Ivan Redkach: It’s My Time

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The super lightweight contender makes his welterweight debut versus former two-division world champion Devon Alexander in a 147-pound showdown Saturday night on FS1.

Ivan Redkach remembers the first time he came to the United States from his native Ukraine, where he started boxing at age six and had a decorated amateur career of some 300 fights. Now he was ready to start his professional career.

“I went to Mexico to train – all Mexicans and one white guy from Ukraine with only an amateur style,” Redkach said by phone. “Every Mexican fighter – excuse my language – kicked my ass.

“After six months and a little more experience as a professional, I returned with a Mexican style and kicked everybody’s ass.”

Redkach quickly gained a reputation with Mexican fans and fighters that lives on to this day. His ring nickname is “El Terrible.” He’s also known as “The Mexican Ukrainian” and has worn the colors of the Mexican flag on his trunks more than once.

“I had a reputation with Mexican fans and fighters,” said Redkach.

Redkach won his first 18 pro fights, 14 by stoppage, and went into a title elimination bout in Alabama in June 2015 against Dejan Zlaticanin; a battle of unbeatens. Redkach claims he was hit with a low blow by Zlaticanin in the third round and asked the referee for some time to recover but was told it was a legal body shot. That, he says, made the difference. Zlaticanin stopped Redkach a round later and went on to become a world champion at lightweight.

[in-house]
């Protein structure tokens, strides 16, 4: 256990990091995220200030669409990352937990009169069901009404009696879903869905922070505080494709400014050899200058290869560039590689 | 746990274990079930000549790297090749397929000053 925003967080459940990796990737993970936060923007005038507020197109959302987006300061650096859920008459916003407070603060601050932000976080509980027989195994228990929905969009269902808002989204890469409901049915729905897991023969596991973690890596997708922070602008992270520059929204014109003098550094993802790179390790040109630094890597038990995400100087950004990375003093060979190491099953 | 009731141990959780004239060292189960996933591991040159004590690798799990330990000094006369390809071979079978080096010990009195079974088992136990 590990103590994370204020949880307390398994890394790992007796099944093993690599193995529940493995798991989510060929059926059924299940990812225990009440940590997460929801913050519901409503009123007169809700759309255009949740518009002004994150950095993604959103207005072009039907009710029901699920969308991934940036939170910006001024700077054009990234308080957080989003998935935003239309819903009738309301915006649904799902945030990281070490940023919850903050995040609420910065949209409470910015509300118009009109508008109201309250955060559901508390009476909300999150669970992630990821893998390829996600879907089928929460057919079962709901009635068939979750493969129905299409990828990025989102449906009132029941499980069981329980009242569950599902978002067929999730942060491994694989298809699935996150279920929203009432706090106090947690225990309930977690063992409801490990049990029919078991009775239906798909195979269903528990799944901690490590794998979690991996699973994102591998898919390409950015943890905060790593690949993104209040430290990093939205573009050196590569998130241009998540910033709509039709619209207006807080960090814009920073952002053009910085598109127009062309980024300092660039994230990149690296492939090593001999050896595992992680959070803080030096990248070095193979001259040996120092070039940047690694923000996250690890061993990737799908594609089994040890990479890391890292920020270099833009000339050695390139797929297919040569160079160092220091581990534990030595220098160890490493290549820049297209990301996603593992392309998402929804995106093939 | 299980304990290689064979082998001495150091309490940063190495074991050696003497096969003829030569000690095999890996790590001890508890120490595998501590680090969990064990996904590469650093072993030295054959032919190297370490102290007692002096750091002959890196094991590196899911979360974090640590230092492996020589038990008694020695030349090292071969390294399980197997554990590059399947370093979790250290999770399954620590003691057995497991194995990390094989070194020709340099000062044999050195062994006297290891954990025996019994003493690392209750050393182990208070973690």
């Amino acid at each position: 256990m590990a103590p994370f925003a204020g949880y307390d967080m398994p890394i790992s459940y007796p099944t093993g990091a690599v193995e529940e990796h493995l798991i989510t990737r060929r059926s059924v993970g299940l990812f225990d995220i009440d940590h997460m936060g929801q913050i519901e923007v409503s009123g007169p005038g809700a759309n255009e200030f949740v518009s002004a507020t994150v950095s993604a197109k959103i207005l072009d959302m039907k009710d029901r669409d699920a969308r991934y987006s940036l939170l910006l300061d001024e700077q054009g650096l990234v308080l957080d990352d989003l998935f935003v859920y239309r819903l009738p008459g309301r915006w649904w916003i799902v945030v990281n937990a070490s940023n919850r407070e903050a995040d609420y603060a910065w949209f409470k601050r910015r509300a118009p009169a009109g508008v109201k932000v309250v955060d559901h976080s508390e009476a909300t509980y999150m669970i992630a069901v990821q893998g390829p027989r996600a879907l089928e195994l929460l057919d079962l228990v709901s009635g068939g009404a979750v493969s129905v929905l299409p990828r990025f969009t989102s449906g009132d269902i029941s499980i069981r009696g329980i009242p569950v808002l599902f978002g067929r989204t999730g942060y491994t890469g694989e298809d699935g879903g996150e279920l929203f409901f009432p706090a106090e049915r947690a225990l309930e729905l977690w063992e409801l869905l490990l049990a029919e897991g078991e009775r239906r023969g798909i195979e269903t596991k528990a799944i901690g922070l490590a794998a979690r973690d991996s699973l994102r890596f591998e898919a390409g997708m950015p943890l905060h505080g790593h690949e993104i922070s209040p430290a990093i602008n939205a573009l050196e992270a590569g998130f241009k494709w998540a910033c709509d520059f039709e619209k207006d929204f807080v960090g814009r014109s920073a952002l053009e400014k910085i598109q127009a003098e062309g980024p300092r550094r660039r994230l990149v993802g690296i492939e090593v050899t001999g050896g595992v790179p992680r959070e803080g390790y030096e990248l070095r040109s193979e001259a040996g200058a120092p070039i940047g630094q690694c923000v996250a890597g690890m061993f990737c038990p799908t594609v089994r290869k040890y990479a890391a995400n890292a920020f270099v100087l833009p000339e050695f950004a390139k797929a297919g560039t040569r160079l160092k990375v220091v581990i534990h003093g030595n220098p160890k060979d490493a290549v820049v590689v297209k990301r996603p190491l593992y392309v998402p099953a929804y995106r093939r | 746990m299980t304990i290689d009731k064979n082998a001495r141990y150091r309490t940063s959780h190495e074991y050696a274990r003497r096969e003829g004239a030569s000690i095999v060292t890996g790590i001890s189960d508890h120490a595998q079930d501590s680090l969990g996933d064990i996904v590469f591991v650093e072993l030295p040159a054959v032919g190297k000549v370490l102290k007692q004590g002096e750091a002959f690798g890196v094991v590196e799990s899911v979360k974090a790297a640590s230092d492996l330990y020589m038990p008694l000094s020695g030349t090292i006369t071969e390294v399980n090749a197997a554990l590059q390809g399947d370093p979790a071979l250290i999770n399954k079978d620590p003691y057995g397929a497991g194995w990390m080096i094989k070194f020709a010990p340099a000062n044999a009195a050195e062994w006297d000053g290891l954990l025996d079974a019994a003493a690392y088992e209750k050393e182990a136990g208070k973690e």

With his lifelong dream of becoming a world titlist dashed, Redkach was forced to go back to the drawing board. He has gone 4-3-1 since – including wins in his last two fights, albeit against lesser opponents Brian Jones and Tyrone Harris -- trying to work his way back into title contention.

One of those losses came in December 2017 when he fought John Molina Jr. in a brutal affair worthy of Fight of the Year consideration. Both men hit the canvas. Redkach believes the referee didn’t give him the same chance to continue as he did with Molina.

“I lost on a lucky punch. I had a quick start, and was feeling good. It was a hard fight for both of us,” Redkach said in his halting accent. “I was mad. I almost knock him out and lose. But it’s just boxing experience. Sometimes win, sometimes lose. Losing is better for experience than winning.”

Would he like a rematch with Molina? “Of course. My fans love this fight.”

Despite the setbacks, Redkach, now 33, has maintained a hard-earned reputation as an exciting, all-action Mexican-style fighter who is fun to watch, win or lose.

On Saturday, at Soboba Casino in San Jacinto, Calif., Redkach (22-4-1, 17 KOs) will take on a former two-division world champion trying to work his way back to the top in Devon Alexander (27-5-1, 14 KOs) in a 10-round welterweight bout on PBC on FS1 (8 p.m. ET/5 p.m. PT).

This could be a nickname match for history buffs, too: Ivan the Terrible versus Alexander the Great.

What might be of greatest interest to boxing fans, however, is the expected presence of future Hall of Fame fighters turned cornermen: Alexander’s new trainer Roy Jones Jr. pitting strategy against the Redkach team’s newest addition, “Sugar” Shane Mosley.